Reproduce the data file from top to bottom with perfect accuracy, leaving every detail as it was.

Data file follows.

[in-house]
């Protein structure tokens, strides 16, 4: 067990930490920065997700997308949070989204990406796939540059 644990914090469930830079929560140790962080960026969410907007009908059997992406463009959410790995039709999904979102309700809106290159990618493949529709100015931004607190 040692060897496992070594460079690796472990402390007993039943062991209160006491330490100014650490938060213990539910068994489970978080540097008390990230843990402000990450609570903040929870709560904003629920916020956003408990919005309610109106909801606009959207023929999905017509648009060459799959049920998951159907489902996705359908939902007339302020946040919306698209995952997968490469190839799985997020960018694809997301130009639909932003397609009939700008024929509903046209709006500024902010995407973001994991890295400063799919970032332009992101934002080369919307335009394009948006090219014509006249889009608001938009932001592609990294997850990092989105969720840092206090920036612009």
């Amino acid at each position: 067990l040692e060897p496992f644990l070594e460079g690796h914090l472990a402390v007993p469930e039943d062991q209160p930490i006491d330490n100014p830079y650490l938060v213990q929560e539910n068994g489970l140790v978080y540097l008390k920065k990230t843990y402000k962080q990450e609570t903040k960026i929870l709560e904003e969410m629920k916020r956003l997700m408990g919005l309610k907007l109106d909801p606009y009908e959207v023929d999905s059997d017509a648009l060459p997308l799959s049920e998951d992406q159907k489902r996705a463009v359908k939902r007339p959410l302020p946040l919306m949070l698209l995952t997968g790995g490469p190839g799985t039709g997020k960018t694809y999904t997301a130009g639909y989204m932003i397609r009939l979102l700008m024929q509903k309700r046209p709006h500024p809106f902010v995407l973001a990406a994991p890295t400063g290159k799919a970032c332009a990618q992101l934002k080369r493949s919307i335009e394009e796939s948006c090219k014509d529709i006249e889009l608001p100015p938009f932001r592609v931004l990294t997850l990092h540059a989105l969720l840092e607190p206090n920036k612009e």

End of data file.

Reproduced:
[in-house]
């Protein structure tokens, strides 16, 4: 067990930490920065997700997308949070989204990406796939540059 644990914090469930830079929560140790962080960026969410907007009908059997992406463009959410790995039709999904979102309700809106290159990618493949529709100015931004607190 040692060897496992070594460079690796472990402390007993039943062991209160006491330490100014650490938060213990539910068994489970978080540097008390990230843990402000990450609570903040929870709560904003629920916020956003408990919005309610109106909801606009959207023929999905017509648009060459799959049920998951159907489902996705359908939902007339302020946040919306698209995952997968490469190839799985997020960018694809997301130009639909932003397609009939700008024929509903046209709006500024902010995407973001994991890295400063799919970032332009992101934002080369919307335009394009948006090219014509006249889009608001938009932001592609990294997850990092989105969720840092206090920036612009």
């Amino acid at each position: 067990l040692e060897p496992f644990l070594e460079g690796h914090l472990a402390v007993p469930e039943d062991q209160p930490i006491d330490n100014p830079y650490l938060v213990q929560e539910n068994g489970l140790v978080y540097l008390k920065k990230t843990y402000k962080q990450e609570t903040k960026i929870l709560e904003e969410m629920k916020r956003l997700m408990g919005l309610k907007l109106d909801p606009y009908e959207v023929d999905s059997d017509a648009l060459p997308l799959s049920e998951d992406q159907k489902r996705a463009v359908k939902r007339p959410l302020p946040l919306m949070l698209l995952t997968g790995g490469p190839g799985t039709g997020k960018t694809y999904t997301a130009g639909y989204m932003i397609r009939l979102l700008m024929q509903k309700r046209p709006h500024p809106f902010v995407l973001a990406a994991p890295t400063g290159k799919a970032c332009a990618q992101l934002k080369r493949s919307i335009e394009e796939s948006c090219k014509d529709i006249e889009l608001p100015p938009f932001r592609v931004l990294t997850l990092h540059a989105l969720l840092e607190p206090n920036k612009e």